|MCDANIEL, LAWRENCE - American Type Culture Collections|
|Dardick, Christopher - Chris|
Submitted to: Archives of Virology
Publication Type: Peer Reviewed Journal
Publication Acceptance Date: 12/1/2012
Publication Date: 2/5/2013
Citation: Damsteegt, V.D., Stone, A.L., Smith, O.P., Mcdaniel, L., Sherman, D.J., Dardick, C.D., Hammond, J., Jordan, R.L., Schneider, W.L. 2013. A previously undescribed potyvirus isolated and characterized from arborescent Brugmansia. Archives of Virology. 158:1235-1244.
Interpretive Summary: A novel, new virus was isolated from Brugmansia x candida Pers, (formerly Datura candida), an arborescent ornamental plant introduction from Colombia. The virus was biologically, physically, and molecularly characterized as a distinct new plant virus. The host range included several plant families and included nearly all tobacco species. The virus was very poorly transmitted by the green peach aphid and very easily mechanically transmitted. The virus was purified, cloned and sequenced, and compared to other known plant viruses. Utilizing new technologies for identification of viruses, it was shown to be a distinct new virus. Use of these new technologies will be important in identifying new viruses in the ornamental plant industry.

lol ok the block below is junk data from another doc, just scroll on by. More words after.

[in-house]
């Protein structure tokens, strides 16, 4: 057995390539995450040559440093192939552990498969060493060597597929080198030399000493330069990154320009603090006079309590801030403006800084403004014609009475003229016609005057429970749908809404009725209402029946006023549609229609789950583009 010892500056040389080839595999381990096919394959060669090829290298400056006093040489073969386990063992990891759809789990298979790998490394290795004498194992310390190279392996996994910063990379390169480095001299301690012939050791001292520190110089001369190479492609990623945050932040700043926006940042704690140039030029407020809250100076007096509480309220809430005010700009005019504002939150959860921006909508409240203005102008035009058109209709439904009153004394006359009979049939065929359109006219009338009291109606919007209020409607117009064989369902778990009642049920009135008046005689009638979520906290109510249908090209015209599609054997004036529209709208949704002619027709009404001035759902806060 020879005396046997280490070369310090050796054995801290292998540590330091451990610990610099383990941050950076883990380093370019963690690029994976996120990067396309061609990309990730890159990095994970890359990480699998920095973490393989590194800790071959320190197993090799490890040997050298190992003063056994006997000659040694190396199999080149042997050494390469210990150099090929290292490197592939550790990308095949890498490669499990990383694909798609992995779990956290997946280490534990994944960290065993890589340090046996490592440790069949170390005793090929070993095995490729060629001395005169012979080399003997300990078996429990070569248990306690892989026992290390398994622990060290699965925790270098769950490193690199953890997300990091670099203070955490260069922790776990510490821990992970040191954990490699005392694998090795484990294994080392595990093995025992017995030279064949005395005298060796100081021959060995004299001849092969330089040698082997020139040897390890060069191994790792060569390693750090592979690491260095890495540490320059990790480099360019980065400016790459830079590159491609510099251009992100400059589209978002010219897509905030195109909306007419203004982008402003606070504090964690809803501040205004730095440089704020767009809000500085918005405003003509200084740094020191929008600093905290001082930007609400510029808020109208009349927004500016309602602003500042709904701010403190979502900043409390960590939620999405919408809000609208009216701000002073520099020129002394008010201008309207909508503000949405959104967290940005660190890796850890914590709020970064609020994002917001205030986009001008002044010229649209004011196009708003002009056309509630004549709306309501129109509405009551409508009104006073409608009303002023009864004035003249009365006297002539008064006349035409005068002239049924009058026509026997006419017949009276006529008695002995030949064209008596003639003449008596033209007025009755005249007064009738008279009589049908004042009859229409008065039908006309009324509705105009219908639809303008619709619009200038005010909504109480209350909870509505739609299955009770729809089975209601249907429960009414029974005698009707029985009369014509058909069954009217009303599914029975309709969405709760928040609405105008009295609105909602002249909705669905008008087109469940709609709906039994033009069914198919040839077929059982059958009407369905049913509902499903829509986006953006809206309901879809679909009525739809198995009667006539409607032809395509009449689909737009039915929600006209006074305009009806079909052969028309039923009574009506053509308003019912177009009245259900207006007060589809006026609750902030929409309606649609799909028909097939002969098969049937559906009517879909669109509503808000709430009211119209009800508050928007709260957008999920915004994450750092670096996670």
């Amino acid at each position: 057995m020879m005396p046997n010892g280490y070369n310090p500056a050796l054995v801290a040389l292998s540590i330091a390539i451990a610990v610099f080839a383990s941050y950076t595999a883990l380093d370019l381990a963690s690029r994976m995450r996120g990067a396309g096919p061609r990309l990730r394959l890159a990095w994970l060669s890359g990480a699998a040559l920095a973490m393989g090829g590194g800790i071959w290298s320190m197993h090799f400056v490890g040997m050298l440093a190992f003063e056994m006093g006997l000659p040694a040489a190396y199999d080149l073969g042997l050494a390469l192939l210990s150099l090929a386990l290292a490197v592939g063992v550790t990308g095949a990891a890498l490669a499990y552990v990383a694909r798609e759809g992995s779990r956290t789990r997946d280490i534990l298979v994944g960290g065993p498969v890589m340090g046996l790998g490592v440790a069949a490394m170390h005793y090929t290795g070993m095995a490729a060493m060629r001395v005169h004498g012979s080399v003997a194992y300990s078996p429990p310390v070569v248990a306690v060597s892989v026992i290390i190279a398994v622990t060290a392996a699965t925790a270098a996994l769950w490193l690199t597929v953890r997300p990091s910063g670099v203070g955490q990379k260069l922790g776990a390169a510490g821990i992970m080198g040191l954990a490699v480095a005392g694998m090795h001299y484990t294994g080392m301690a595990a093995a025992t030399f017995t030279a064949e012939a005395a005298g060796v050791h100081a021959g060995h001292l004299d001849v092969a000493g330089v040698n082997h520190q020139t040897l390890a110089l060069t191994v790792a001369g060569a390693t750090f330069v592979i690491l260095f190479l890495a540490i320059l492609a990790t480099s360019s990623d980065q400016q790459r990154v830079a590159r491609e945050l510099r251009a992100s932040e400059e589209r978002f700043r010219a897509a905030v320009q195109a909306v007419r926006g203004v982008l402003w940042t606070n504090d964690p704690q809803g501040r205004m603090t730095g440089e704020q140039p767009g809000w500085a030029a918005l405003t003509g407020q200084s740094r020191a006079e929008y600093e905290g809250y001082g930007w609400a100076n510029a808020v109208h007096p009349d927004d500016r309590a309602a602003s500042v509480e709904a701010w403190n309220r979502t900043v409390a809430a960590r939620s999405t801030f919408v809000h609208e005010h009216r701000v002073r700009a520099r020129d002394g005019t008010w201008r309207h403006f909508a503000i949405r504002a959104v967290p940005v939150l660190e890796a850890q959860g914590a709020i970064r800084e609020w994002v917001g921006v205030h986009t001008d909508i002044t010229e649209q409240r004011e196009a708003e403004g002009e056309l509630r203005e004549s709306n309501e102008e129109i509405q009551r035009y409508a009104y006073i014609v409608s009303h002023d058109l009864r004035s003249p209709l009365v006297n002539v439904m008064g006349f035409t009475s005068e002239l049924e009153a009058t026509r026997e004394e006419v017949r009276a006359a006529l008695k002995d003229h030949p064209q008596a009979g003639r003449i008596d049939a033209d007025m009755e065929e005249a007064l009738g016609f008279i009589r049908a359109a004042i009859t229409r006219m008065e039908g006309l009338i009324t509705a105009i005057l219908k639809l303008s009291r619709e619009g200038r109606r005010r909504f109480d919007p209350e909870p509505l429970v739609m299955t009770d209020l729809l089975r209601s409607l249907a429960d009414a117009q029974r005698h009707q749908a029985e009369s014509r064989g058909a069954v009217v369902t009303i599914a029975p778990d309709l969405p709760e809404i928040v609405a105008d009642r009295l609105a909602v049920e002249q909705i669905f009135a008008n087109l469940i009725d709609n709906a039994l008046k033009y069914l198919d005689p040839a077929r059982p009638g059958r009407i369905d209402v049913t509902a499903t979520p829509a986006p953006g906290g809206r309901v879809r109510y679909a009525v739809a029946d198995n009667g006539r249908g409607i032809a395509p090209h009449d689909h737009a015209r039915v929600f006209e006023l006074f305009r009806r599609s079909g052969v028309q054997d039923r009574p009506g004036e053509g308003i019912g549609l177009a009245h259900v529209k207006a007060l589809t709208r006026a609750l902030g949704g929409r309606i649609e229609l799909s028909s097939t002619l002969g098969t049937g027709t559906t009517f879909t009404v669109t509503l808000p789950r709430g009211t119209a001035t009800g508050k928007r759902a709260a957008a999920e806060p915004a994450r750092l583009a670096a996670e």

Technical Abstract: In 1969, a suspected virus disease was identified from an arborescent Brugmansia x candida Pers.(syn. Datura) candida Pers. tree. The disease was aphid transmissible at low rates, which declined following multiple mechanical passages. The viral particles were purified and analyzed, and purified virions were inoculated into healthy plants to recreate the symptoms. The flexuous virions had a mean length of 720-729 nm typical of potyviruses, and infected cells showed inclusion bodies typical of potyvirus infections. Analysis of infected tissues and purified virions with a panel of potyvirus specific monoclonal antibodies confirmed identification as a potyvirus. The viral host range, dilution end point, thermal tolerance and aphid transmission characteristics were examined and the viral RNA was sequenced. The viral genome is typical of potyviruses, with the closest related potyvirus being Pepper mottle virus, with a sequence identity of 72 percent. Based on the conventions for naming novel potyviruses the virus was determined to be a new species named Brugmansia mosaic virus (BruMV). BruMV was maintained for 40 years in a single host species with little change in the infection characteristics of the virus apart from a decline in aphid transmission efficiency.